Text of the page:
New Hampshire was one of the only states in the country to offer a Main Street Relief fund and more than $340 million went out to help bail out small businesses from the CARES Act, Sununu said.
Another $25 million went to the self-employed in the first round of SELF fund allocations and more may be sent out this week. The third piece for businesses, the GAP Fund, for those who didn’t meet qualifications for those other funds, has about $30 million to be allocated by the state Business Finance Authority.
“Will we have more GAP funds? I hope so,” Sununu said because there is more need. “I also think as we go through the fall, as the dust settles, some might find they are not doing as well as they thought.”
He noted hotel and restaurant and retail franchises have suffered under their corporate parents in particular.
“I am shocked they are not getting more help from their parent companies. I feel terrible for some,” Sununu said, noting the programs they have set up have not focused on helping franchises.
“They should be investing in their franchises,” he said.
But he said there may be an option to do that down the road.
“We really have to see how big the surge is when it comes,” Sununu said, but he did not preclude the concept of helping them down the road.
Shibinette said there are emergent signs to suggest the virus could be airborne for some time and that respiratory droplets could travel through the air farther and longer than first thought.
“We are trying to stay ahead of these issues,” Shibinette said. A great tool to mitigate those risks going forward is to better understand ventilation systems – or HVAC- and the part they may or may not play.
Shibinette said they will take the information learned from HVAC systems in long-term care facilities where there have been outbreaks and apply it to other facilities. She did not indicate whether that information might also be used in schools, which will open soon.
“Our knowledge of the virus has just evolved,” Shibinette said when asked why this was not done earlier. She noted the surprise to find asymptomatic transmission spread earlier in these facilities. That led to more testing of staff and residents which is ongoing.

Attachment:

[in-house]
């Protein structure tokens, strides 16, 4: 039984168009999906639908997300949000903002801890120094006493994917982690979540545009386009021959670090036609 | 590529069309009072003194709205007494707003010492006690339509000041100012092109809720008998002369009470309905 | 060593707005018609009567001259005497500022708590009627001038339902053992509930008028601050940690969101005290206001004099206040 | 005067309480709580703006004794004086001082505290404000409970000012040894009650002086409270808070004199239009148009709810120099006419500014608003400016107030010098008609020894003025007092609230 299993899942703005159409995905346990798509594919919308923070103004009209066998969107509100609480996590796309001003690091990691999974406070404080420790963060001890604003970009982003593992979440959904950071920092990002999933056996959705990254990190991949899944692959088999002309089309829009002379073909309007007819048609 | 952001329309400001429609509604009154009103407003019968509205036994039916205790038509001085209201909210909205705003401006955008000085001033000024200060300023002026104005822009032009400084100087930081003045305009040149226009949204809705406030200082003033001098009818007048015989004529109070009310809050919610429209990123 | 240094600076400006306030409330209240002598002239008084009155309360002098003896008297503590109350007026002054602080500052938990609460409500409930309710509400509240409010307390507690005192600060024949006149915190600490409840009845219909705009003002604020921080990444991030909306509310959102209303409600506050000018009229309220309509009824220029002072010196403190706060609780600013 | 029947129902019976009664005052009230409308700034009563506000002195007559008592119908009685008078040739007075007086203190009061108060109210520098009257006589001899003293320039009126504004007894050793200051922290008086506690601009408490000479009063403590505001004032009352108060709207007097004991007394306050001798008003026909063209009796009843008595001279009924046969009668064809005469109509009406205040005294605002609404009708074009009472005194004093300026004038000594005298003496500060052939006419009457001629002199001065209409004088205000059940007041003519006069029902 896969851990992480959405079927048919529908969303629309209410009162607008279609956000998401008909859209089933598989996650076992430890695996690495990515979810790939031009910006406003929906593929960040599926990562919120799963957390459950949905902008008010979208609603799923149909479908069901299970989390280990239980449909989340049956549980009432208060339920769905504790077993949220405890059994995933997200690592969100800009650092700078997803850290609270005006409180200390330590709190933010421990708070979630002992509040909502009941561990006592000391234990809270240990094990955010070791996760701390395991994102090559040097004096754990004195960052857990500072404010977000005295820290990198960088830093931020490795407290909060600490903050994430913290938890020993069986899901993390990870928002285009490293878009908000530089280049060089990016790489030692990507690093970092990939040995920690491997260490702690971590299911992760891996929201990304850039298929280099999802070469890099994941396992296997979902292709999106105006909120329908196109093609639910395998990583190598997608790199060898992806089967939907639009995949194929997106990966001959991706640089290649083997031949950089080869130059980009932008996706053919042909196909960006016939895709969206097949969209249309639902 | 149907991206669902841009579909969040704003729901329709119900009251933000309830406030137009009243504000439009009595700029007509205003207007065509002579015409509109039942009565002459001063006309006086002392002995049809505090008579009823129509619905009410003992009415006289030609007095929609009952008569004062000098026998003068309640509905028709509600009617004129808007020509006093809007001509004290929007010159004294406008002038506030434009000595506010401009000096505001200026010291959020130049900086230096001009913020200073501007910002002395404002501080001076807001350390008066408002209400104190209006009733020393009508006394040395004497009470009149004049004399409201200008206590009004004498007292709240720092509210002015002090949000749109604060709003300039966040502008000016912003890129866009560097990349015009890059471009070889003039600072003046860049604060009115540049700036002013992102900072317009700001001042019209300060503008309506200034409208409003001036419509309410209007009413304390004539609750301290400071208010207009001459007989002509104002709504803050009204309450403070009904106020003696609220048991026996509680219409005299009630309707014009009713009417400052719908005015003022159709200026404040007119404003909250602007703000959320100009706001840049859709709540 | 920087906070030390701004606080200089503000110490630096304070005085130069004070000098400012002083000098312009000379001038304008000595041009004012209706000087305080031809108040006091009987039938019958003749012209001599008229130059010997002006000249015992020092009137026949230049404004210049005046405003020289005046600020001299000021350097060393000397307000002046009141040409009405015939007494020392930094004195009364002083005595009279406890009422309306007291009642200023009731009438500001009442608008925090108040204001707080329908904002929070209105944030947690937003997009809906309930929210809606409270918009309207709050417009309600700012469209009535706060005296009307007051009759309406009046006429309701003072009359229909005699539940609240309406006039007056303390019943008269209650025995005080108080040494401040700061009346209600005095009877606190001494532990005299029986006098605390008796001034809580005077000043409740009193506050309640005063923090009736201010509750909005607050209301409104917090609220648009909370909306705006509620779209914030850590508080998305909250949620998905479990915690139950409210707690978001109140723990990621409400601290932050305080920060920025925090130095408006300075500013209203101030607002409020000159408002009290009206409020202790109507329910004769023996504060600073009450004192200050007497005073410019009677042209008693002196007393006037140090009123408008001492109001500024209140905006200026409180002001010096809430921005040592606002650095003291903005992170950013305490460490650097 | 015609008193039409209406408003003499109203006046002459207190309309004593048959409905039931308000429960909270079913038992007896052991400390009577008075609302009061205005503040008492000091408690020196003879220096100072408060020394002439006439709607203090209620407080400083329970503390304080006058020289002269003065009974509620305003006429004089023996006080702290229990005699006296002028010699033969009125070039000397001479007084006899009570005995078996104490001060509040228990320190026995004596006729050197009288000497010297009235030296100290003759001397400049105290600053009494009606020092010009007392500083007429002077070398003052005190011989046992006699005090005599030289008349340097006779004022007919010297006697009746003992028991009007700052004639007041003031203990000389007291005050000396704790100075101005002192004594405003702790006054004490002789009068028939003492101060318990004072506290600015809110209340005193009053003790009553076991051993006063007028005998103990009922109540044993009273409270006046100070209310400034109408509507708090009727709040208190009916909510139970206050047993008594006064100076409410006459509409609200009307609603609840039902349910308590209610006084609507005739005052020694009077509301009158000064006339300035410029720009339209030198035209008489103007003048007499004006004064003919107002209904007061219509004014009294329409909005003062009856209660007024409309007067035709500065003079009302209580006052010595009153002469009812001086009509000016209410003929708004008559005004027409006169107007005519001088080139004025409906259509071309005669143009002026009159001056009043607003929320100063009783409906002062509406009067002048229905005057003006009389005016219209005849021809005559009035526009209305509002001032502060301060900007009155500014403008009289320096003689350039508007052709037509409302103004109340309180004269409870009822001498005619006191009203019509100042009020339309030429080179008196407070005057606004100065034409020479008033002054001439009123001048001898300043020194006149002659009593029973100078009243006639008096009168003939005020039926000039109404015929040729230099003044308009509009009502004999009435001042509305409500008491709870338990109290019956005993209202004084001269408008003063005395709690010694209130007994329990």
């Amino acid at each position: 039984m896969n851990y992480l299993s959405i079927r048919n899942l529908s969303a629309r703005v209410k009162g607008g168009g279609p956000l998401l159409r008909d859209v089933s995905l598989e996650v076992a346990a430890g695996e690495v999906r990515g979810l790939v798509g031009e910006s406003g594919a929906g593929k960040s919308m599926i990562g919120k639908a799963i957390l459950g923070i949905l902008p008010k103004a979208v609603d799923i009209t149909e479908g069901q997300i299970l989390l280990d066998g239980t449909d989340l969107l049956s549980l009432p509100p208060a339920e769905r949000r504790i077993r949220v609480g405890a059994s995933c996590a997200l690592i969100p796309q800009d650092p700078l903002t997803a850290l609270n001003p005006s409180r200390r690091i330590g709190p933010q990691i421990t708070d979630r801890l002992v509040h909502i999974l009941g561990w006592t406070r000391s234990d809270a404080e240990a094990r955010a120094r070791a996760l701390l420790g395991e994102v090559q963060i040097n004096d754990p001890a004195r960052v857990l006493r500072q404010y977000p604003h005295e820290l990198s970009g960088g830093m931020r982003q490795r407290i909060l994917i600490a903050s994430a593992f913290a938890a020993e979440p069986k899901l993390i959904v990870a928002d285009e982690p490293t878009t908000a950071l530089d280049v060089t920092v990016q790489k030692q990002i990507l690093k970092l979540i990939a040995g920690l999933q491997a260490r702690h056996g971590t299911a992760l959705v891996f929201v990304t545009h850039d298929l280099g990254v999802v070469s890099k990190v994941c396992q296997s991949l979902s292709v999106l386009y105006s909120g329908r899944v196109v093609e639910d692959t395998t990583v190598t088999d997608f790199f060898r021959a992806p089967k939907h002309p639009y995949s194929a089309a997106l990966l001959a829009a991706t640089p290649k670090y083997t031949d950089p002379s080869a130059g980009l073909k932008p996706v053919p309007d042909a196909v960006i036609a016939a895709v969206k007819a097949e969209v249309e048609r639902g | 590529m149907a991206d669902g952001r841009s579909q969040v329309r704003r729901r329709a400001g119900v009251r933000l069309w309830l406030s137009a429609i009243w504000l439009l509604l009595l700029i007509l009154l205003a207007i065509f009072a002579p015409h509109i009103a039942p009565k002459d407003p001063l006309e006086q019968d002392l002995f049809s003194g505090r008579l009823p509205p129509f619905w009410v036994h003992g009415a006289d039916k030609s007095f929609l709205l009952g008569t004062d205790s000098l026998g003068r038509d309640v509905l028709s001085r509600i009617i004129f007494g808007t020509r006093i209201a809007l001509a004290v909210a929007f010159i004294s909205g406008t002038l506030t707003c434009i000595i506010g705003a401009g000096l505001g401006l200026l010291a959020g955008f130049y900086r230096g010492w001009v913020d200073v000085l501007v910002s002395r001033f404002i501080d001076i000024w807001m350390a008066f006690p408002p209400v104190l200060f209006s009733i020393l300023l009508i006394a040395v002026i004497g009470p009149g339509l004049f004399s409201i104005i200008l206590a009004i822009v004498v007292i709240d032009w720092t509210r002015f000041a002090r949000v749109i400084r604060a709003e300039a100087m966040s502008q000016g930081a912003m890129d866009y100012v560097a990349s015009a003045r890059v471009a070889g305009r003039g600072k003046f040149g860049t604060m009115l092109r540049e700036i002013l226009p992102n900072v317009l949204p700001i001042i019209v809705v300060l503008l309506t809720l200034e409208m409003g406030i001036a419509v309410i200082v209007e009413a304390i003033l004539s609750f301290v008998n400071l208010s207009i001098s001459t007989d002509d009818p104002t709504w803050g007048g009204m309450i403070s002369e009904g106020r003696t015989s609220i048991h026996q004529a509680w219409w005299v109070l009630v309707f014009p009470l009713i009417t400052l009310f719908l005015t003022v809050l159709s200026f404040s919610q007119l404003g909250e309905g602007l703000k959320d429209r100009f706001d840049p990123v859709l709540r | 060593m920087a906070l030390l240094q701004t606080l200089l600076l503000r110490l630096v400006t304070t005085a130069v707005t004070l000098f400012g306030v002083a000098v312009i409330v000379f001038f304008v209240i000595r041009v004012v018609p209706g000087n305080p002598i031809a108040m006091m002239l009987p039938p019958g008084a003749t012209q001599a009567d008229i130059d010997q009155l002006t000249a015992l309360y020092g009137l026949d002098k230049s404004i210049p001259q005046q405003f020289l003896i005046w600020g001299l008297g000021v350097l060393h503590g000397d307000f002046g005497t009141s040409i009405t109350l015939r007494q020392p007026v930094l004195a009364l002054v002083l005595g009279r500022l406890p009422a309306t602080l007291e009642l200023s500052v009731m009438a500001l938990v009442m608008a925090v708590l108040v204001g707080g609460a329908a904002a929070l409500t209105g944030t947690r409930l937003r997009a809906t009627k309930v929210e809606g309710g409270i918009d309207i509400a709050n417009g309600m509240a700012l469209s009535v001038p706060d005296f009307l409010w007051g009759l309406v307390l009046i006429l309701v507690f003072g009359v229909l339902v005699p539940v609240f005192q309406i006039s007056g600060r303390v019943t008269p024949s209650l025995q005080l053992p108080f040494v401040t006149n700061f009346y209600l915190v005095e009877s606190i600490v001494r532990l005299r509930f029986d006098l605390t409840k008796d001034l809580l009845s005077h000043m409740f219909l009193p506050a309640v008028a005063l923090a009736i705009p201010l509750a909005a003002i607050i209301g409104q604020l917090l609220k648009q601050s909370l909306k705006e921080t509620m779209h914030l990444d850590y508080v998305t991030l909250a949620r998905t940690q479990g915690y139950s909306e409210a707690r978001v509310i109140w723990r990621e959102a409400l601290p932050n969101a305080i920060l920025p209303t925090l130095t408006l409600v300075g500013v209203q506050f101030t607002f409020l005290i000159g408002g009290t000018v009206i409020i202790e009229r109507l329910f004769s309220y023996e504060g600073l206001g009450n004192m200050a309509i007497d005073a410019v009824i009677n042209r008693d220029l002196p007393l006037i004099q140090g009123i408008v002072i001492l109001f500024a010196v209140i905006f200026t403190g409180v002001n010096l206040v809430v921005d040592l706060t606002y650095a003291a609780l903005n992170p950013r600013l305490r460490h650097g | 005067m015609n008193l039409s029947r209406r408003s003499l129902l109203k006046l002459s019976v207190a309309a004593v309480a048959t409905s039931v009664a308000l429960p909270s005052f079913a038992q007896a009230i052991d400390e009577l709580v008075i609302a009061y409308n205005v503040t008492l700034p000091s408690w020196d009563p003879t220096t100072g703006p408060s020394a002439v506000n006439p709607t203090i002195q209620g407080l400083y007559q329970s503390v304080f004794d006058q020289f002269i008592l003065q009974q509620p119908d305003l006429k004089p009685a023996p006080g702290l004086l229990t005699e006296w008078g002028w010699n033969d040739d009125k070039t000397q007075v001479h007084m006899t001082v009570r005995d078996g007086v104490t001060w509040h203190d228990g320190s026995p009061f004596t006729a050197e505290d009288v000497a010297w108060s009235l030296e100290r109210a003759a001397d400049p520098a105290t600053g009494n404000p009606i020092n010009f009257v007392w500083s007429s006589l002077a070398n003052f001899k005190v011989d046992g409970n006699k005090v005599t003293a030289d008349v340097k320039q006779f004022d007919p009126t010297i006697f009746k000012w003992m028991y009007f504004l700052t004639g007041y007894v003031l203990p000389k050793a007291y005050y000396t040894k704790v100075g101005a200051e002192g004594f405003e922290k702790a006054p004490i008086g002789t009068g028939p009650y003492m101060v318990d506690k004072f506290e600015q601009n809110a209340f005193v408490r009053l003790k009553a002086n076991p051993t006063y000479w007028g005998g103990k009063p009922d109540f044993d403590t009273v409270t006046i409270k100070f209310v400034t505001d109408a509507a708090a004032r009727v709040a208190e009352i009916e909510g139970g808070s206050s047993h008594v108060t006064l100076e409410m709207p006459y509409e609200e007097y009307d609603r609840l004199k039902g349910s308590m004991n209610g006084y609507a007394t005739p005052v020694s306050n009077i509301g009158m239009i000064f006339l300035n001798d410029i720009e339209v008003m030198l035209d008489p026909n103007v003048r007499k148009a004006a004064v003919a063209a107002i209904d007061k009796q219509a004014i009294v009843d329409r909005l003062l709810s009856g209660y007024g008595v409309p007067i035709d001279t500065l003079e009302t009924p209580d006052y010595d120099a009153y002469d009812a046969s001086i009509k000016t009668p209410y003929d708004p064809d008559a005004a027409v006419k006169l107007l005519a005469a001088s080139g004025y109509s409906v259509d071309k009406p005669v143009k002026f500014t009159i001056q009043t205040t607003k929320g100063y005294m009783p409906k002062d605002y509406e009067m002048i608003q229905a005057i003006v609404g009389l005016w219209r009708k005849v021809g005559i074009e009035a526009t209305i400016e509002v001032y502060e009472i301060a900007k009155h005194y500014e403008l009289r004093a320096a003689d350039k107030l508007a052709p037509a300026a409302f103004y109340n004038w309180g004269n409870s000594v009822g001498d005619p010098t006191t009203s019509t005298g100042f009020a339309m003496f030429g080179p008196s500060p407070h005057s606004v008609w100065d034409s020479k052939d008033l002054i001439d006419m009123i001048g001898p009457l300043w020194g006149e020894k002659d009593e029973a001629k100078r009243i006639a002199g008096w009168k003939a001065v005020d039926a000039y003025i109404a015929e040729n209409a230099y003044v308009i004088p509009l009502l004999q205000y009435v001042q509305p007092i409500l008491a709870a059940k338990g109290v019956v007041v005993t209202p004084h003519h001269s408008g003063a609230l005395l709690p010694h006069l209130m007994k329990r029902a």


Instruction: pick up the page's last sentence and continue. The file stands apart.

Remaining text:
In the last few weeks, she said, there has been probably more discussion about how long droplets are suspended in the air.
Surface transmission is not as big an issue now as it was first considered, she noted.
“In some facilities, we saw some high attack rates,” Shibinette said. “We don’t know what is contributing to COVID-19 within these facilities so we are looking at anything we can,” she said. “We are leaving no stone unturned.”
Hillsborough County Nursing home saw 158 residents in its 300-bed facility test positive to COVID-19 on June 14 and 21 died.
In March, two residents tested positive and within two days, the number of residents testing positive soared to 34.
On Tuesday, Hillsborough County Nursing Home was taken off the list of outbreaks in cases having gone at least 14 days without a new case.
Sununu said the overall number of cases in the state are going up and down with every passing day, noting that on Monday, there were only 7 cases reported and 59 on Tuesday.
Part of that has to do with batches of cases being reported at the same time along with sentinel testing. He told the public not to be concerned or too relieved from day-to-day.
“We are doing a deep dive on our numbers,” Sununu said, noting that the new cases are averaging about 30 a day, “I think over time we will see waves and troughs.”
He noted that there are about 650 active cases in the state but they are concentrated in about 17 or 18 communities. He said in the entire state, few communities have more than five cases.
Mask and Vaccine
It is not anticipated there would be any mandatory vaccine required in the state once one becomes available, Sununu said, and he again said no to a statewide mandatory mask order.
Sununu said the number of people wearing masks in the past two weeks has skyrocketed and a number of businesses have begun to require them. He gave examples of states with mandatory mask ordinances that are still seeing increased cases including California, Washington, and Oregon.
“It is not an end-all, be-all,” Sununu said, and he noted it is not enforceable.
He also said he thinks people are not washing their hands as much as they used to and during the press conference, he challenged the public to wash their hands at least four times before they go to bed on Tuesday.
A recent study by the Woodruff Foundation on the impact of the pandemic on veterans included reports of isolation and bad outcomes for those with preexisting conditions.
About $7 million was announced last month to help with veteran homelessness, mental health support, and Tuesday, the state was opening up the application process for the organizations that support veterans, allowing for $3 million to become available for employment support, transportation, and other programs often offered by Legions and VFW Posts.
The application process will run through Aug. 10 and details are at goferr.nh.gov.